KLF minder and roadie pushed into the spotlight
Year of Release: 1997
I've been slowly uploading Bill Drummond and Zodiac Mindwarp's Kalevala singles on to "Left and to the Back" over the last ten years or so for one simple reason - they've been given a place on here as and when I've found them at a price I don't find eye-watering. That has understandably taken quite a bit of time, as they're often flogged at unreasonable prices.
A summary of the (limited) history of the label and its concept can be found here. If the idea was to unleash Z and Drummond's vision of how some fictional Finnish bands mentioned in the book "Bad Wisdom" sounded, however, this is probably the single which lets the fantasy down most. Gimpo, aka Alan Goodrick, was (and presumably occasionally still is) the KLF's roadie and minder, an ex-squaddie who is a well-known character to fans. He filmed the pair burning a million pounds, organises the regular 25 hour rally around the M25 (so he can find out where the road actually goes to) and generally emerges in the background at many of their events, sometimes piping up rather loudly. You can't disguise Gimpo as an undiscovered Finnish pop star - he's Gimpo. He's too loud to be mysterious, and his face doesn't fit into the theme of this series at all.
Nonetheless, we are where we are, and this is what we've got. "Gimpo" is a juddering piece of hard techno-rock using samples of the man talking about his exploits and escapades. "Gimpo Gimpo Gimpo!" voices roar in the foreground, like gowned cult members demanding the centre-stage return of their rightful leader. It's messy, noisy and chaotic, all hard edges and jagged pulses, but probably not the best KLF related record you'll ever hear.
The not-at-all safe for work flipside is really a sweet and simple tale of Gimpo failing to score some crack off a Soho prostitute, in the man's own words, and is a salutary lesson for anyone who thinks "But she stole my drugs" is an adequate defence to offer a police constable for your irate actions. When the KLF burnt a million pounds, Gimpo claimed his mother was appalled, exclaiming "You hang around with people who do things like that?!" I can only wonder if she's heard this single. Probably not.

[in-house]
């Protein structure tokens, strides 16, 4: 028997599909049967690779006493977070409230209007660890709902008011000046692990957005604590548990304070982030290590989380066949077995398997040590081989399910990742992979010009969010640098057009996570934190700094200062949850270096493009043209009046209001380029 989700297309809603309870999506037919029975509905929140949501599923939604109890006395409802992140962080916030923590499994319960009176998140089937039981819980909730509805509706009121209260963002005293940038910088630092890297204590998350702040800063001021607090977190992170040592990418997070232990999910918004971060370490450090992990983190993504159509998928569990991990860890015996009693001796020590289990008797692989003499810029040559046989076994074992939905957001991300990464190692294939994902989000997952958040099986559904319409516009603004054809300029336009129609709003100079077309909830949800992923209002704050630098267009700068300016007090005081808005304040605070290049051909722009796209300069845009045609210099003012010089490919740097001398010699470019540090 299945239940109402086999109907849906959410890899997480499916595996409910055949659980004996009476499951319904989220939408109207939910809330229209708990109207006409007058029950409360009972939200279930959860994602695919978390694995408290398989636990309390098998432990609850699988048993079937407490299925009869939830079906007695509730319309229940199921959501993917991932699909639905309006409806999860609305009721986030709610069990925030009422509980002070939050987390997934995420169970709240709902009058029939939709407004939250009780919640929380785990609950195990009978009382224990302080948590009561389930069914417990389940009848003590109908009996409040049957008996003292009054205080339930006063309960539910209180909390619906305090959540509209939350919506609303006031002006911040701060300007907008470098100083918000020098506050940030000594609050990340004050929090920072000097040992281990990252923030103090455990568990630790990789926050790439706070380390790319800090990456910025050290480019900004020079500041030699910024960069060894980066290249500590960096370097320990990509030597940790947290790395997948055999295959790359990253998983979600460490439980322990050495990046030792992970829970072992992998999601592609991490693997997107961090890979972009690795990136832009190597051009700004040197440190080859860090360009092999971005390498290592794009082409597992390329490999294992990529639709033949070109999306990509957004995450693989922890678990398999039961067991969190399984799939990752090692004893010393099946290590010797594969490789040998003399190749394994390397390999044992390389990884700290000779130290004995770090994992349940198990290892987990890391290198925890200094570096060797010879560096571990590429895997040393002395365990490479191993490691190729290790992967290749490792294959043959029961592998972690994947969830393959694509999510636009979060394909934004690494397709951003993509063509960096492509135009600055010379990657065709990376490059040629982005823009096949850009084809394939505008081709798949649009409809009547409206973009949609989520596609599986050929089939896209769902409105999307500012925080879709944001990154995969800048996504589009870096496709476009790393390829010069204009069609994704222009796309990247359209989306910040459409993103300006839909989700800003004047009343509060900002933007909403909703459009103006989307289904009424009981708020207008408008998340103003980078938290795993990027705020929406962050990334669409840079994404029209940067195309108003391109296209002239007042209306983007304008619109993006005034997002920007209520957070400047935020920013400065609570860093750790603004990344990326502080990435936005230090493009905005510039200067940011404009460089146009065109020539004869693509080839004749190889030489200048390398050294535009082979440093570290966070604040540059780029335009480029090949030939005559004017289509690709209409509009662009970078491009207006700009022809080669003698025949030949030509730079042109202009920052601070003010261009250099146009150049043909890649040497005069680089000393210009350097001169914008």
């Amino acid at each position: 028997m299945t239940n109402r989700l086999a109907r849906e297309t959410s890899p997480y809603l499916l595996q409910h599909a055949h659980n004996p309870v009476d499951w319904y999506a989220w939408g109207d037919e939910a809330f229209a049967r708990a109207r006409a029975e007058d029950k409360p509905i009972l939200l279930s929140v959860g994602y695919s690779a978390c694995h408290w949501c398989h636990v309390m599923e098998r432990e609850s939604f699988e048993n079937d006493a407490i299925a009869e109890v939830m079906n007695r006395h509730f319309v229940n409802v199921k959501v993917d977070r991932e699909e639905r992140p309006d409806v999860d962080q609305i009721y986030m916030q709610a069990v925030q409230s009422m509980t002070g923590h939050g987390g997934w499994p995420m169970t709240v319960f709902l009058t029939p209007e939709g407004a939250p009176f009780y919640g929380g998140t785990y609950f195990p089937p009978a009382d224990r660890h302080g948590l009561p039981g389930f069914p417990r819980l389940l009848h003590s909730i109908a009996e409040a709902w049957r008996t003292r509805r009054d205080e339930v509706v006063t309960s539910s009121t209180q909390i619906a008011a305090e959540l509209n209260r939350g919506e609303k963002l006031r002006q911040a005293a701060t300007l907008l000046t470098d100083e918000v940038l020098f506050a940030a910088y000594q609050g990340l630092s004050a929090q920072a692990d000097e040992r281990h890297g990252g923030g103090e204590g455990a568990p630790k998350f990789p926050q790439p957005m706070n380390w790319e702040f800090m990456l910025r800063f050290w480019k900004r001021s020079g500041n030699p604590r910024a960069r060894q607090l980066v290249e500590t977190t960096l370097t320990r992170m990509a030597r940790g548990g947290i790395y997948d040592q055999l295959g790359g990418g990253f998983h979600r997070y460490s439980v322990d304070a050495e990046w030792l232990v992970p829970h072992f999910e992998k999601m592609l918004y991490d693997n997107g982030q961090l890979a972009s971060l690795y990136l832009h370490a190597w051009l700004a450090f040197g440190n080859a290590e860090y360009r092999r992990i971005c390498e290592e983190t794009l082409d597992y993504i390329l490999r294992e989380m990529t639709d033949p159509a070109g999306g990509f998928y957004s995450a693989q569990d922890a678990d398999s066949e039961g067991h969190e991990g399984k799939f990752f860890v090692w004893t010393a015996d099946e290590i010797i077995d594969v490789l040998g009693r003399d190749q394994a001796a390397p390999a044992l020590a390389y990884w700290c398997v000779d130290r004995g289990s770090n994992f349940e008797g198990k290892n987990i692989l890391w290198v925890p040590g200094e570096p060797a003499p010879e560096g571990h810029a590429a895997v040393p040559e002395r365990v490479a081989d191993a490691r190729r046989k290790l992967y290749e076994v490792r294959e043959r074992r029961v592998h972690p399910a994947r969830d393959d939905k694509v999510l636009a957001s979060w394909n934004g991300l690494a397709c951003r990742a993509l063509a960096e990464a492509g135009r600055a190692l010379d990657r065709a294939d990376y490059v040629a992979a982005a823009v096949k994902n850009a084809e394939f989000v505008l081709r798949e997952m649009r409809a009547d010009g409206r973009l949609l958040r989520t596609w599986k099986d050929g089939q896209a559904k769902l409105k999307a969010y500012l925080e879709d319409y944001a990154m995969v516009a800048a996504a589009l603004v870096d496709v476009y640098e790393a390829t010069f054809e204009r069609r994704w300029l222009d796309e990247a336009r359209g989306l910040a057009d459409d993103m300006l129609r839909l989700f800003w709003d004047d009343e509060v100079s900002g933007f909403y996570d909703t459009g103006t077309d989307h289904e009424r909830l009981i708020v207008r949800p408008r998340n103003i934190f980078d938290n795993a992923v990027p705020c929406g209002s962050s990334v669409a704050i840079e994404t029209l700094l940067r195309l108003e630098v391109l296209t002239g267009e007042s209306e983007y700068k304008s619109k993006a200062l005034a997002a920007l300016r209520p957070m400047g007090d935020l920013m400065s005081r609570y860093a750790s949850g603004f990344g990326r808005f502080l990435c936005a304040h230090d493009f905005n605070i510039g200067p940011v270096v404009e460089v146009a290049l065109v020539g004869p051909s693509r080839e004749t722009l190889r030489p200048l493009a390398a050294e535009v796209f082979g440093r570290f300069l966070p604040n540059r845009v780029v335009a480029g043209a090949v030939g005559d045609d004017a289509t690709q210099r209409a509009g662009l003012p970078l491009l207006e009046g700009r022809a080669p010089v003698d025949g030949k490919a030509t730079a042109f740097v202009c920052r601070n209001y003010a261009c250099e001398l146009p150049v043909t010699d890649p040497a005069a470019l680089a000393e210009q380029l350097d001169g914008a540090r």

As we reach the end of the Kalevala story, it's perhaps worth a bit of reflection on the fact that these were - so far as we know - Bill Drummond's last officially released pieces of music. A full soundtrack LP for the book "Bad Wisdom" was slated then cancelled, and he wandered off into the wildness of who-knows-where to stage art events, one-off never-to-be-repeated-or-recorded live shows with The 17, and generally follow his whims and artistic desires.
If the Kalevala releases prove anything, it's probably that there was life in the old dog yet. Maybe nothing as ground-breaking as "Chill Out" or as thrilling as "The White Room", but there were certainly some solid and occasionally seriously enjoyable ideas bouncing around in the tumble dryer of Drummond's mind. The best of these singles prove that an album consisting entirely of fictional Finnish bands performing in different styles could have been as interesting a listen as XTC's work under their Dukes of Stratosphear guise. As things stand, we're left with a small clutch of seven inch singles to make us consider what might have been. Drummond probably doesn't care and doubtless forgot all about this project within weeks of getting the records out for sale - but for us KLF fans, it's a peek at what might have been.
You can listen to the other singles below:
Aurora Borealis: Aurora Borealis (this one is brilliant, btw)